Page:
Miami International Boat Show expects more than 100,000 visitors

Miami International Boat Show organizers expect more than 100,000 people to visit the Miami Beach Convention Center through Sunday.

MIAMI BEACH, Fla. – The 2022 Miami International Boat Show reopened on Wednesday with exhibits in Miami and Miami Beach through Sunday.

With more than 1,000 vendors at the Miami Beach Convention Center, the event’s organizers expect more than 100,000 visitors.

Bryan Seti, Yamaha Watercraft’s general manager, said the Miami International Boat Show accounts for about 60% to 70% of the company’s annual sales.

“Some of them are sales that we take at the show, but others are relationships where people will buy closer to the boating season in April or May,” Seti said.

The risks of the coronavirus pandemic prompted a 2021 cancelation. Seti also said the move from the Miami Marine Stadium in Virginia Key back to Miami Beach was great for business.

“It’s really going to make a big difference in getting more consumers to the show and making it easier.”

The local tourism industry also benefits. David Whitaker, the Greater Miami Convention and Visitors Bureau’s president and chief executive officer, said the event has a $100 million impact.

Aside from the convention center, the show also has exhibits open at Pride Park, One Herald Plaza, Sea Isle Marina, Museum Park Marina, and Island Gardens.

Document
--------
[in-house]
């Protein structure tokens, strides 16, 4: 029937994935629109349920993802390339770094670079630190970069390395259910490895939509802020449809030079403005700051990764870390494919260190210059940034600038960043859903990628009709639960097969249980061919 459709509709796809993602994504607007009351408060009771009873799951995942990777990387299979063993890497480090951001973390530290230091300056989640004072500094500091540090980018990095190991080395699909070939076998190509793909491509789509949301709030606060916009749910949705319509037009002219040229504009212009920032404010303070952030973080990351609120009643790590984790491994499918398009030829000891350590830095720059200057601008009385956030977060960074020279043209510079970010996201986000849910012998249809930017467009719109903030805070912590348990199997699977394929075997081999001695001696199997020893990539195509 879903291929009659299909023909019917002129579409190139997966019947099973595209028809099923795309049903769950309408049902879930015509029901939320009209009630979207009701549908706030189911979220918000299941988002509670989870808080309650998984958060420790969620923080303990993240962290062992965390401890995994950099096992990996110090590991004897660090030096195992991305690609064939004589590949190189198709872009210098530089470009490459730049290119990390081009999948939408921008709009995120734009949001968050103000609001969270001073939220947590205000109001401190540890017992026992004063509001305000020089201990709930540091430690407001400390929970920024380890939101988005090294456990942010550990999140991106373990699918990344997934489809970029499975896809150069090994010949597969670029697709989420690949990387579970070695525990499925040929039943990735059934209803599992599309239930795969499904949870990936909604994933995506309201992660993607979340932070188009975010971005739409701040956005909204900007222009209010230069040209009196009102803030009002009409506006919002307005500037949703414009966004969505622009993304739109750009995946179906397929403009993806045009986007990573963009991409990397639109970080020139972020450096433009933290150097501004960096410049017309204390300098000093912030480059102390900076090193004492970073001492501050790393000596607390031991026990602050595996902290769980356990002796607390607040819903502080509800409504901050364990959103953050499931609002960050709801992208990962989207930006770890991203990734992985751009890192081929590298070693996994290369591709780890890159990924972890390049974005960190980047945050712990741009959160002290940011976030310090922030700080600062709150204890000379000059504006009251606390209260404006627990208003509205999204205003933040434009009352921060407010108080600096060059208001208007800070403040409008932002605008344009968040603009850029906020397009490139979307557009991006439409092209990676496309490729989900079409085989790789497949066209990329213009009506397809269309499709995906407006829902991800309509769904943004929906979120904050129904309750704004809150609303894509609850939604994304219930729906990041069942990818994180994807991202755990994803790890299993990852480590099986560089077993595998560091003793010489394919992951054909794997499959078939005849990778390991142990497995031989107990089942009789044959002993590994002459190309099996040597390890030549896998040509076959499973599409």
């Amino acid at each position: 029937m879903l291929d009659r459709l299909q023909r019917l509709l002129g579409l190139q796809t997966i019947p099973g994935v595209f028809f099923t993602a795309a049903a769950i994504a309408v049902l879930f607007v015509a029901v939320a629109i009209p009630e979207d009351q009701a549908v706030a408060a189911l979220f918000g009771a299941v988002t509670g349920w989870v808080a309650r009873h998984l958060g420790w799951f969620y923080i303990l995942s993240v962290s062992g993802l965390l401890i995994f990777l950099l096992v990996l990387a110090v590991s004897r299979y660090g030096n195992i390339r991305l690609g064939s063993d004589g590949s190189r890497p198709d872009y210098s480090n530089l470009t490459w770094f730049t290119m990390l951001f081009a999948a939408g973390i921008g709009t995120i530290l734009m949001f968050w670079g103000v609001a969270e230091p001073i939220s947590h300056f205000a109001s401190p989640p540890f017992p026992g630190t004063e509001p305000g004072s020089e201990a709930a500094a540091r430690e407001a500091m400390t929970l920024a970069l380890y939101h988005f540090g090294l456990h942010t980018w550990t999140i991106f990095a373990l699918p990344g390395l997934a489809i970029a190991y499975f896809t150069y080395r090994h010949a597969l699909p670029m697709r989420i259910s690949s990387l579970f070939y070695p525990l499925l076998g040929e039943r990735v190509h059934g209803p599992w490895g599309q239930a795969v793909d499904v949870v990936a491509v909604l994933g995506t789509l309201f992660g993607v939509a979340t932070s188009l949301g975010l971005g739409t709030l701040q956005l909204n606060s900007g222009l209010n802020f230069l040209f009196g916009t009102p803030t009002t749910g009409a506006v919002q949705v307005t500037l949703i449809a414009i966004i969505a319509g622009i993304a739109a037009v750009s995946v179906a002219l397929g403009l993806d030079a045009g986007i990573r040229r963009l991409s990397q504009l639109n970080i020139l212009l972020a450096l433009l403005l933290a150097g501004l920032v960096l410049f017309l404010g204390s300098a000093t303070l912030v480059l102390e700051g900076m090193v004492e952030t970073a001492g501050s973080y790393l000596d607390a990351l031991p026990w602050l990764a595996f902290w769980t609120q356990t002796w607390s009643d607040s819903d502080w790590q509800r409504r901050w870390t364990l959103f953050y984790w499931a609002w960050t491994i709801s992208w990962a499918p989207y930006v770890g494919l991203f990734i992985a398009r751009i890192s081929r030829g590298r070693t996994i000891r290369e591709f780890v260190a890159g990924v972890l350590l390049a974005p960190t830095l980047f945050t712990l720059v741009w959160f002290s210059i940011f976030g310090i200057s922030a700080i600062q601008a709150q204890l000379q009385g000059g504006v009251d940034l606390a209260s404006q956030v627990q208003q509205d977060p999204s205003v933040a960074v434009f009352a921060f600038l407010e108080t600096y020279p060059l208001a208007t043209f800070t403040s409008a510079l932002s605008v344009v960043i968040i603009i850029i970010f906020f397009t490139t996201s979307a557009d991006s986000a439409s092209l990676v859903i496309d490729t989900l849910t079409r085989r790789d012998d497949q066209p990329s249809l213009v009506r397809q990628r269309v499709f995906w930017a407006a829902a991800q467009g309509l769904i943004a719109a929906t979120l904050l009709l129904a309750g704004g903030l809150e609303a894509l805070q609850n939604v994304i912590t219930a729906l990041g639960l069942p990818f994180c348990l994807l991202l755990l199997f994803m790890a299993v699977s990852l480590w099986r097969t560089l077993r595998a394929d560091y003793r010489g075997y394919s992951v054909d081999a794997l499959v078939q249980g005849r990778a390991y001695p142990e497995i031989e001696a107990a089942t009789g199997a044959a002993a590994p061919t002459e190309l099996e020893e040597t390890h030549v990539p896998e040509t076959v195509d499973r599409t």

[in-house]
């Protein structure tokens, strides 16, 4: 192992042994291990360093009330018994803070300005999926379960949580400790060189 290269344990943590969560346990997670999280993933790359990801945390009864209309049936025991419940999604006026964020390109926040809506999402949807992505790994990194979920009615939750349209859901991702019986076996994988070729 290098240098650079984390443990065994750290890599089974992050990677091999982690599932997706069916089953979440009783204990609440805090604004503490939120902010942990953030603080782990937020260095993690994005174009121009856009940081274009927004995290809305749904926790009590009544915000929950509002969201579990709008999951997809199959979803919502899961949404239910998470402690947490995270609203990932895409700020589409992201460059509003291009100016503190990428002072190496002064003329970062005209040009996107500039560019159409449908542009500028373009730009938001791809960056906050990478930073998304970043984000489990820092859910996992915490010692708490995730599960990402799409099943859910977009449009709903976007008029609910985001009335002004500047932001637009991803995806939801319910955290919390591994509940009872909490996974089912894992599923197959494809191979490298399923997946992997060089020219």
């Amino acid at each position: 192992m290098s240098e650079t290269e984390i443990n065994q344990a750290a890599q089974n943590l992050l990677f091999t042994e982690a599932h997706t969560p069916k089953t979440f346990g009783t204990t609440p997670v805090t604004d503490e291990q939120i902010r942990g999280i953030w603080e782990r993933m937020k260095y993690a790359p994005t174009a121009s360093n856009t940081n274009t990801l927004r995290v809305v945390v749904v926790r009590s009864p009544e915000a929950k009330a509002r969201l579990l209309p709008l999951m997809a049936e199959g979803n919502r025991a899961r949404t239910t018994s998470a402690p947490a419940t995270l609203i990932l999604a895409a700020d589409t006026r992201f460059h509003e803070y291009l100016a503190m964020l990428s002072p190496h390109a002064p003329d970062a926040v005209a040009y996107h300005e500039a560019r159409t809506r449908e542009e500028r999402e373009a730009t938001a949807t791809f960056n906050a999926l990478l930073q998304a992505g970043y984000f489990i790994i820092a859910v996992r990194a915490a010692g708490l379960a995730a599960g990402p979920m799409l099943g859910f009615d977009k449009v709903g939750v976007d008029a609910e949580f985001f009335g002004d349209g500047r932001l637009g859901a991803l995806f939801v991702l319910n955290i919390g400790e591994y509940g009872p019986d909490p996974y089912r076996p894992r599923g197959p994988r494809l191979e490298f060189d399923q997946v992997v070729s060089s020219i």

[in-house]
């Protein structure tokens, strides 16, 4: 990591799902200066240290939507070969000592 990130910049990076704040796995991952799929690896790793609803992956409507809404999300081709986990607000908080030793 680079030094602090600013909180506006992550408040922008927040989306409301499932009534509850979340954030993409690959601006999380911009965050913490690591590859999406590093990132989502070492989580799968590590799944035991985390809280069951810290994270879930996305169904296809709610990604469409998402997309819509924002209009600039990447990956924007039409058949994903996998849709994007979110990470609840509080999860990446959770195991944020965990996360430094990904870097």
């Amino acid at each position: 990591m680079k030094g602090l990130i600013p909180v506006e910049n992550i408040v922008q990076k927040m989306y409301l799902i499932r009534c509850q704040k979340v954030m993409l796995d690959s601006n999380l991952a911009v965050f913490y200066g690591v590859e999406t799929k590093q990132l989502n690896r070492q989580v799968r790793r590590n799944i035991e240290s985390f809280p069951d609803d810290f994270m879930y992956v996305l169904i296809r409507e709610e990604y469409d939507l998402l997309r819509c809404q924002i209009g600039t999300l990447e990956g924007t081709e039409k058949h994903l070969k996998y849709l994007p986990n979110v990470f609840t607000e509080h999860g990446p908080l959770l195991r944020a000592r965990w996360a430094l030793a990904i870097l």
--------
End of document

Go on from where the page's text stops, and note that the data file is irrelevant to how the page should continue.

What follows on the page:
Tickets are $15 for minors aged 6 to 15, $40 for one-day general admission, $60 for prime-time preview, $70 for two-day general admission, $125 for SuperYacht, $150 for SuperYacht prime-time preview, and $375 for VIP.

It’s open from 10 a.m. to 6 p.m. on Wednesday and Thursday; from 10 a.m. to 7 p.m. on Friday and Saturday and from 10 a.m. to 5 p.m. on Sunday. For more information, visit the event’s page.

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Trent Kelly is an award-winning multimedia journalist who joined the Local 10 News team in June 2018. Trent is no stranger to Florida. Born in Tampa, he attended the University of Florida in Gainesville, where he graduated with honors from the UF College of Journalism and Communications.